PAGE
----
ShipConstructor News - Nov 2007
In this issue:
ShipConstructor for smaller vessels and shipbuilding teams
Over the past three years, the ShipConstructor production detailing system has been adopted by some prominent Australian ship design & construction teams including Austal Ships, Australian Maritime Technologies and BAE Systems. In addition to these users of ShipConstructor on larger projects, several companies have recently proven that ShipConstructor also adds significant advantages to smaller teams. In previous newsletters we have discussed One2Three Naval Architects who have found that 2D and 3D output generated from ShipConstructor and NavisWorks has been very well received by their customers. This has allowed them to expand the scope and quality of their deliverables to reduce construction costs and rework. In this newsletter we take a look at another example of how the combination of the latest design software, combined with an agile technical team, can help keep Australian companies ahead of the competition.
A Scalable SolutionOne common misconception is that ShipConstructor is only suitable to larger companies and large projects. In fact, ShipConstructor is a modular and scalable application which means that any company can buy a customised solution that suits their needs and meets project size and budget. For example, if you generally design vessels up to 15 m and initially only wish to model structure, then you can purchase lower level structural modules to begin with and add mechanical modules at a later date. For vessels of this size, an office could get started with a set of structural modules for up to 2500 parts for under $A3000. At any time in the future, additional modules can be added or existing modules can be upgraded to handle more parts.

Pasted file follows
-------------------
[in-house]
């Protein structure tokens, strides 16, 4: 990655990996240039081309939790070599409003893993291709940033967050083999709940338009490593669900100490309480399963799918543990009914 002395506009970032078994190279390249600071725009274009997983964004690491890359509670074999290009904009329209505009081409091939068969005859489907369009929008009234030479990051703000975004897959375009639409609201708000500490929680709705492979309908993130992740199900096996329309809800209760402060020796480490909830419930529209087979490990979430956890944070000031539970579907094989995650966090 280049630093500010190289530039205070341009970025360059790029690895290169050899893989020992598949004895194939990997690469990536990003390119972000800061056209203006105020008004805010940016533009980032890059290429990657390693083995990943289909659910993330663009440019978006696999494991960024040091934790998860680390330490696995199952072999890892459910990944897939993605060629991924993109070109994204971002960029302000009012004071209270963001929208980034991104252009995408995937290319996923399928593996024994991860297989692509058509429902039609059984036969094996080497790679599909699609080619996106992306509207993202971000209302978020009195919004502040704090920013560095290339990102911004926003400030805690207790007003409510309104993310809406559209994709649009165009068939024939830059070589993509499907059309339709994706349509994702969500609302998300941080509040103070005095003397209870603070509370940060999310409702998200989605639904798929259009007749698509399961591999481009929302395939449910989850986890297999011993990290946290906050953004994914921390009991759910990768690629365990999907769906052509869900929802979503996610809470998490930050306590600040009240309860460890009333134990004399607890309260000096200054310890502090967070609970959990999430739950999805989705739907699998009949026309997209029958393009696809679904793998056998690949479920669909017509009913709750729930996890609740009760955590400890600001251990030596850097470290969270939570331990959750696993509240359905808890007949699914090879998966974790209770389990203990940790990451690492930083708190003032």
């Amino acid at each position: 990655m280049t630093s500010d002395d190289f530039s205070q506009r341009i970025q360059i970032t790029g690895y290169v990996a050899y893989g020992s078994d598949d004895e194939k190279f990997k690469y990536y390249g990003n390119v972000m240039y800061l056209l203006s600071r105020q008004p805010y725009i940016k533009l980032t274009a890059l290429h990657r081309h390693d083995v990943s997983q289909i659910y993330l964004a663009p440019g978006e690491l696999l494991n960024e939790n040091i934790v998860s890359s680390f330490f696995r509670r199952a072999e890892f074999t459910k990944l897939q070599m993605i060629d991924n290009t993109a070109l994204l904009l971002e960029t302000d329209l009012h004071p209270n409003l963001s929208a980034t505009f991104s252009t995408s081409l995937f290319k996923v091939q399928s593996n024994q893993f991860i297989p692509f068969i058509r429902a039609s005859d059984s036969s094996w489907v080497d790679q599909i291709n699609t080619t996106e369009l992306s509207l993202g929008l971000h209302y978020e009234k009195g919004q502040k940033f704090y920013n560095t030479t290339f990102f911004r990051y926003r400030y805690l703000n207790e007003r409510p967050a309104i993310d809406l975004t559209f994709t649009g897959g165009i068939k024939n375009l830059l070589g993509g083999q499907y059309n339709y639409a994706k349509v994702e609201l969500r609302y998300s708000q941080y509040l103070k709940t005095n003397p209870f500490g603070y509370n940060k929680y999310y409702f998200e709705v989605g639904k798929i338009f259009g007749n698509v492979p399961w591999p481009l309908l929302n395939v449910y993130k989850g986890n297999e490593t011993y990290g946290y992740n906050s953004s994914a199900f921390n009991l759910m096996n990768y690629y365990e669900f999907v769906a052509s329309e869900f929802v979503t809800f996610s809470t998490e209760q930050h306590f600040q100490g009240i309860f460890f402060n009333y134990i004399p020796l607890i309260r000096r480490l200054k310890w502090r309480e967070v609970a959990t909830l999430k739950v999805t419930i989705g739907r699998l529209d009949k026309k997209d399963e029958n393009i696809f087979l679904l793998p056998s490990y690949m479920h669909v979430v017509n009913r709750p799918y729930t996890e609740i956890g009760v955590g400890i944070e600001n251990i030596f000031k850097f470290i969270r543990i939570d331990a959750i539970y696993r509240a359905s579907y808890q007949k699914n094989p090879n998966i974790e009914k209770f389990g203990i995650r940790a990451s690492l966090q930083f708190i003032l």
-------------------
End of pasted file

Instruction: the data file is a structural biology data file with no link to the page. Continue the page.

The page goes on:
Case Study - Southerly DesignsSoutherly Designs originates from the aluminium fishing boat building industry. Although the majority of their designs are aluminium monohulls, their portfolio includes fibreglass vessels, catamarans and trimarans.The design cycle at Southerly encompasses the complete process from initial concept, right through to production drawings and NC files for cutting. This process is facilitated by the use of a range of software tools including the Naval Architecture modules in the Maxsurf suite and since 2006 also ShipConstructor.
Workshop, the structural definition module in the Maxsurf Suite, is used exclusively for plate, stringer and frame development. As design engineer Andrew Taylor explains; “For hull shell plates we supply the developed shape of each plate to be cut by the yard’s plasma or router cutter along with markings for stringer paths and frame intersections. This means that in many cases the production team can weld the stringers to the unformed plate on the workshop floor before offering it up to the hull, knowing it will fit. Initially the yard was sceptical that the accuracy was going to be sufficient for the formed plate and stringers to slot directly into the frame cutouts, but we manually checked plate and stringer developments in the early days of using Workshop and many boats later we know the accuracy of Workshop is very robust. It is nice to have that level of confidence in the software output.”